Multiple factors can put women at risk of PPH, although up to 40% of cases occur among women with no risk factors present. Issues that may increase the risk of postpartum hemorrhage include:
- Prolonged labor
- Administration of oxytocin (a medication used to induce contractions)
- Uterine distension (may occur when a baby is overly large or the mother is giving birth to multiples)
- Tears and other trauma during delivery
- Placental abruption (a condition where the placenta detaches from the uterine wall prior to birth)
- Placenta previa (occurs when the placenta blocks the opening of the cervix)
- Retention of the placenta
- Use of forceps or vacuum extraction device
- Preeclampsia (dangerously high blood pressure during pregnancy)
- Having a C-section
Doctors and medical staff need to be aware of these risk factors and provide appropriate care to the mother during and after labor. Failure to do so can result in dangerous bleeding and a host of complications.
Symptoms Must Be Immediately Addressed
PPH is a clinical emergency that requires rapid recognition, evaluation, and intervention. Medical professionals must immediately address the excessive bleeding associated with postpartum hemorrhaging because delays in diagnosis and treatment can result in:
- Organ failure
- Brain damage
What Are the Consequences of Postpartum Hemorrhage?
The body needs blood to function. Undiagnosed and untreated blood loss can lead to hypovolemic shock. If a PPH patient’s blood volume is not restored, serious and potentially permanent complications like the following may ensue:
- Damage to the kidneys
- Oxygen deprivation to the brain
- Liver failure
- Acute respiratory distress syndrome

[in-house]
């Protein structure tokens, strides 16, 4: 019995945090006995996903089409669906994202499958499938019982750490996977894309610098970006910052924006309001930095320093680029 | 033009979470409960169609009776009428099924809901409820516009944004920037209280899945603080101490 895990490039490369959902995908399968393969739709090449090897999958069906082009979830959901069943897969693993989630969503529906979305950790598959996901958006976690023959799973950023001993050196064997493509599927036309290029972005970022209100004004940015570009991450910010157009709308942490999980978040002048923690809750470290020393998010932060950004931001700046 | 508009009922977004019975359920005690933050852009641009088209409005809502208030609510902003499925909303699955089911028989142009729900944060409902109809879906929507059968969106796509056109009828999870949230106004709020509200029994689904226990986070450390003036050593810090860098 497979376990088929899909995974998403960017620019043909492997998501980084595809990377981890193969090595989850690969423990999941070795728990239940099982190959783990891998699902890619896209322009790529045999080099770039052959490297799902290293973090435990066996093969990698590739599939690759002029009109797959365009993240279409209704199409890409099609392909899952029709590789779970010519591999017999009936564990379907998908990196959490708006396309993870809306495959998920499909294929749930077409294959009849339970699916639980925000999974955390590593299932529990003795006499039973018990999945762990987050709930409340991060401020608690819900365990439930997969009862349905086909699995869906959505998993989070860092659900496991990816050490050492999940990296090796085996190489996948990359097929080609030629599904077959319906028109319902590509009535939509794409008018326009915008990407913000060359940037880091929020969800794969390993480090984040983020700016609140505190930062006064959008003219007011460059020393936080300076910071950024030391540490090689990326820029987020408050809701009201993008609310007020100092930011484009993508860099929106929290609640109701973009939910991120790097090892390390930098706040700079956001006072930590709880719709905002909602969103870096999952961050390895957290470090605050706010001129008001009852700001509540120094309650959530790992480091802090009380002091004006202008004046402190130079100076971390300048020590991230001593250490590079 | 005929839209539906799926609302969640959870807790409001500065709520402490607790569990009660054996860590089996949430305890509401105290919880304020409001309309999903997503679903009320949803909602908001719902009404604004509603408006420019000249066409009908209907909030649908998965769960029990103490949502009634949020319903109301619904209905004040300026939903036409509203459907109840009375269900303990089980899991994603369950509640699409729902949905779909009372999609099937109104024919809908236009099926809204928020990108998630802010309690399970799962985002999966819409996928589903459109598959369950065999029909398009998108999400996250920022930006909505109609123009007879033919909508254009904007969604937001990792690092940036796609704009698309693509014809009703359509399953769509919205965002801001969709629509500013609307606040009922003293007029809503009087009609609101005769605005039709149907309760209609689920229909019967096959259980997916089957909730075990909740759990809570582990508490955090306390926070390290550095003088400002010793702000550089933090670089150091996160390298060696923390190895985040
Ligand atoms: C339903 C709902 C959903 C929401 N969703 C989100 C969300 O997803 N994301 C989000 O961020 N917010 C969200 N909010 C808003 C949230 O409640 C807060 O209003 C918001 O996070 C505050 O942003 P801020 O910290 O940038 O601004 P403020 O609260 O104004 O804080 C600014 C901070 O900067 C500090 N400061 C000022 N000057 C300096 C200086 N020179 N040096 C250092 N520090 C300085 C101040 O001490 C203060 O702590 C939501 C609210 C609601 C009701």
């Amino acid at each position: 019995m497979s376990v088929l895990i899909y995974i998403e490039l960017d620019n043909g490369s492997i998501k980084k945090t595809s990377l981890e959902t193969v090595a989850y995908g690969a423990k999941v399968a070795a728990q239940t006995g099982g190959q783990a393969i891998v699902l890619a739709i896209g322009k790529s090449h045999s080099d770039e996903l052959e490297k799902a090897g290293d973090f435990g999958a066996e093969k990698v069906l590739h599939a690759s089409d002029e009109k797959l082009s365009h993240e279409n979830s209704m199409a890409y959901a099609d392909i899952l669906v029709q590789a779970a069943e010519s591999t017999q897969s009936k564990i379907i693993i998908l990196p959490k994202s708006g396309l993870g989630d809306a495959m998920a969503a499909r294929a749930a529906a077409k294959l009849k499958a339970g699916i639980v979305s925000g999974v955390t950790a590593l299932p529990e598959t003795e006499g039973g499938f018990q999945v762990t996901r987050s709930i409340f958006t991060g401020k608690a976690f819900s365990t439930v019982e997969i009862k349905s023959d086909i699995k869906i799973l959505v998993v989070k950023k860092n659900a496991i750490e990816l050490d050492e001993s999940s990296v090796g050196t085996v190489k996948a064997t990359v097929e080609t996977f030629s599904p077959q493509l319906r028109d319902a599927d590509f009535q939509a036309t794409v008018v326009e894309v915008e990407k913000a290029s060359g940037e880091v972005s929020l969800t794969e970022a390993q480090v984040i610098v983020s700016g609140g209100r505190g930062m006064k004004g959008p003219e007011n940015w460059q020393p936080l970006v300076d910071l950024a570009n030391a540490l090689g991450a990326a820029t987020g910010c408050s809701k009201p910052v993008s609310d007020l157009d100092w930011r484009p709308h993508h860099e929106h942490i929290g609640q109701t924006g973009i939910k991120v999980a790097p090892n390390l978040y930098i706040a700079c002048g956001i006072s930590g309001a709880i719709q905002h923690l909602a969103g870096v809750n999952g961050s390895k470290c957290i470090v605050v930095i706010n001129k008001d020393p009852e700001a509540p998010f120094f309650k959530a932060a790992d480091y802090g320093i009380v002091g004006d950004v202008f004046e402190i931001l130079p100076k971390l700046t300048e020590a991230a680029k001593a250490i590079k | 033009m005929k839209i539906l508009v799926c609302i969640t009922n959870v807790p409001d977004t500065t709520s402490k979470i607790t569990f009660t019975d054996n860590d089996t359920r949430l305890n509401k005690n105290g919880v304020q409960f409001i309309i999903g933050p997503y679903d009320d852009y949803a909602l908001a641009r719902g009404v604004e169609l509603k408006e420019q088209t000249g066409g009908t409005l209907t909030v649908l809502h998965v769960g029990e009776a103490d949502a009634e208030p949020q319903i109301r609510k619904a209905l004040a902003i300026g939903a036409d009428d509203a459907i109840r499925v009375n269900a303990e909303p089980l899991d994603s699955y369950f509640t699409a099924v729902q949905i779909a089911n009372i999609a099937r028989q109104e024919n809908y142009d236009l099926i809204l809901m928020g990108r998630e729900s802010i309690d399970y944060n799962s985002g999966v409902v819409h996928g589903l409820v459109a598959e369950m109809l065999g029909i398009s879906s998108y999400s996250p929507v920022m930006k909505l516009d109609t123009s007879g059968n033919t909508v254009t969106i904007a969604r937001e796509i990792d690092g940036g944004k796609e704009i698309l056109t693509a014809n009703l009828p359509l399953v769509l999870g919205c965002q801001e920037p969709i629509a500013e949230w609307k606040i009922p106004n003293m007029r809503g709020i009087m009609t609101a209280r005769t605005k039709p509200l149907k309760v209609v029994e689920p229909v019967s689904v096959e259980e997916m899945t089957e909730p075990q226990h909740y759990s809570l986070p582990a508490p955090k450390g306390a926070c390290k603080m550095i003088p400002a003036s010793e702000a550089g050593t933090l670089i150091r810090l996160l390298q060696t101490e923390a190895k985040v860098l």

- Necrosis of tissue in the extremities, potentially requiring amputation
- Multiple-organ failure
In addition to the physical complications that may be associated with severe and untreated PPH, women who suffer postpartum hemorrhage may experience a range of severe psychological impacts. More than two-thirds of women who suffer PPH report having a negative overall memory of the birth of their child, while one in five stated that their fear of another instance of postpartum hemorrhage was so strong that they decided against becoming pregnant again.
Can You Sue for Postpartum Hemorrhage?
PPH is a serious and traumatizing condition; however, suffering postpartum hemorrhage by itself is not enough to give rise to a medical malpractice claim. The elements that must be satisfied for your case to proceed include:
- Establishing that the defendant doctor and/or hospital owed you a duty of care
- Proving that the care fell below the applicable standard
- Demonstrating that you suffered harm
- Proving that you are entitled to compensable damages
If you or a loved one suffered from postpartum hemorrhage and a physician did not correctly diagnose and/or treat the condition, you could have grounds to file a medical malpractice claim due to negligence. Negligence is defined as the failure by a hospital, physician, nurse, or other health care professional to provide a generally accepted level of care used by other medical professionals in the same specialty and under the same circumstances.